Help us create a biggest collection of medieval chronicles and manuscripts on line.
#   A   B   C   D   E   F   G   H   I   J   K   L   M   N   O   P   Q   R   S   T   U   V   W   X   Y   Z 
Medieval chronicles, historical sources, history of middle ages, texts and studies

SIR JOHN FROISSART Chronicles of England, France, Spain and the adjoining countries from the latter part of the reign of Edward II to the coronation of Henry IV. Vol.5

DOWNLOAD THE FULL BOOK

DOWNLOAD THE ONLY FULL EDITIONS of

Sir John Froissart's Chronicles of England, France, Spain and the Ajoining Countries from the latter part of the reign of Edward II to the coronation of Henry IV in 12 volumes 

Chronicles of Enguerrand De Monstrelet (Sir John Froissart's Chronicles continuation) in 13 volumes 

 
 
 
  Previousall pages

Next  

SIR JOHN FROISSART
Chronicles of England, France, Spain and the adjoining countries from the latter part of the reign of Edward II to the coronation of Henry IV. Vol.5
page 297



to Ypres, to fuccour our good friends/ • Soon after this order was given, the detachment marched from Ghent, and three thoufand men arrived at Yprcs, to the great joy of the inhabitants. The earl of Flanders fet out from Bruges with a Jarge force, and came to Thorout : on the morrow to Poperingue, where they halted for three days, until his whole army was come up, which amounted to twenty thoufand men. The men of Ghent being informed of all thefe preparations, and that the earl was to march agaînft Ypres with a powerful army, refolved to afïèmble their whole force, and take the road by Courtray to Ypres, when, by uniting with thofe of the laft town, they might engage the earl's army; and, if they fhould once completely defeat him, he would never be able to recover the blow. In confequencc of this determination, the following captains march-ed from Ghent : RafTe de Harzelle, Peter du Bois, Peter la Nuitée, John de Launoy^ with others, who were captains of hundreds or of fifties in the dif-ferent pari flies ; and, when drawn out in the plain^ they amounted to upwards of nine thoufand men. They marched for Courtray, where they were re-ceived with greatjoy, for John de Launoy was go-vernor. The earl of Flanders, whofe quarters were at Poperingue, heard how thofe of Ghent intended marching to Ypres, and that they were already at Courtray. Upon this, he called a council, and kept his army in a compaft body. The Ghent men who had come to Courtray marched from thence to RoUflelaer, where they halted, and fent to inform thofe «86' .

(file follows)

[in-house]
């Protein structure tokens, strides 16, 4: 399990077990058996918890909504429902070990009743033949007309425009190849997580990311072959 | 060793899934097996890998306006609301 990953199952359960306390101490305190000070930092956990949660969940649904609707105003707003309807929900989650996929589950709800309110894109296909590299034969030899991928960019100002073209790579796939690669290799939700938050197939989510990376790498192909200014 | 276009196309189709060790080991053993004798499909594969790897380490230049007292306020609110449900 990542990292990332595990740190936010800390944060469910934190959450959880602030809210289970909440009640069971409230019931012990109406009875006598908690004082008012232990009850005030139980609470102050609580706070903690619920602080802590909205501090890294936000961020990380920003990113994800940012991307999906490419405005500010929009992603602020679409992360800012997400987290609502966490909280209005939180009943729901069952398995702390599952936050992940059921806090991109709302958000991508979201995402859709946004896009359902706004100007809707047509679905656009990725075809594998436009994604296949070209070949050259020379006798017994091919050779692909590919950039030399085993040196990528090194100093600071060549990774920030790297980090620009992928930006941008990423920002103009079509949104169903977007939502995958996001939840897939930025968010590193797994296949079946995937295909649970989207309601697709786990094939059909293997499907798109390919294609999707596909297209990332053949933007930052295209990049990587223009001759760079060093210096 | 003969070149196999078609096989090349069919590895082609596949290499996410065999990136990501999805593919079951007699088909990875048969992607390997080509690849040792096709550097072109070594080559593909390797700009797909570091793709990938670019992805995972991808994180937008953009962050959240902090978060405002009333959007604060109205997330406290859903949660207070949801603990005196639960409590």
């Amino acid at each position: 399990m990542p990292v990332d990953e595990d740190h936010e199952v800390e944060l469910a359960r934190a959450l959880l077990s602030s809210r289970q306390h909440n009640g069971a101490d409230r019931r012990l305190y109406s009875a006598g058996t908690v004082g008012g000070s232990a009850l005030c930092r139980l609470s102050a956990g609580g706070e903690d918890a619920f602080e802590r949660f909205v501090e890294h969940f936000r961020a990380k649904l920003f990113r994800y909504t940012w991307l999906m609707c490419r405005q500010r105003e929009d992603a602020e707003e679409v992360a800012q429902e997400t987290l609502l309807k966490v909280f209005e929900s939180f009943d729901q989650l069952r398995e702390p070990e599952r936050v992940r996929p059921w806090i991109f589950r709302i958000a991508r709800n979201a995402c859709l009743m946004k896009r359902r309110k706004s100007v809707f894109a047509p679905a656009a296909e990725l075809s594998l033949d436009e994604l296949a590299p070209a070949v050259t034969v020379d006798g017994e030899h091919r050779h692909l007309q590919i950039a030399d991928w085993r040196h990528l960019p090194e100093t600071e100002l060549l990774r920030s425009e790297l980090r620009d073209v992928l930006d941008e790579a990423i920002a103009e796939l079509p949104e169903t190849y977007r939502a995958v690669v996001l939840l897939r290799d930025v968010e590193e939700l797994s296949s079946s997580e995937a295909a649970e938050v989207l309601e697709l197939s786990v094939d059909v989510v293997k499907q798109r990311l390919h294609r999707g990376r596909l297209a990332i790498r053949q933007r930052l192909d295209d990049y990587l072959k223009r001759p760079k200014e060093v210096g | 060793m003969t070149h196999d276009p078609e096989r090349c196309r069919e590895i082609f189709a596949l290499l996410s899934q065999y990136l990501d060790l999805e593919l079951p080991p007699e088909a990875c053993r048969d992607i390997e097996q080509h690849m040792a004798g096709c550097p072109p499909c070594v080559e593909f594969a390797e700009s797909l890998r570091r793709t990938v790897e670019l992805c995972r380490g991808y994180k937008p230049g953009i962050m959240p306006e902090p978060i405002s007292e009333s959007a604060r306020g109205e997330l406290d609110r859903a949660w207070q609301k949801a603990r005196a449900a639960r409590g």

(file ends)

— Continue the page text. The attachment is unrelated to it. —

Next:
Previous First Next  
 
 
 
 
 

"Medievalist" is an educational project designed as a digital collection of chronicles, documents and studies related to the middle age history. All materials from this site are permitted for non commersial use unless otherwise indicated. If you reduplicate documents from here you have to indicate "Medievalist" as a source and place link to us.
 
              Яндекс.Метрика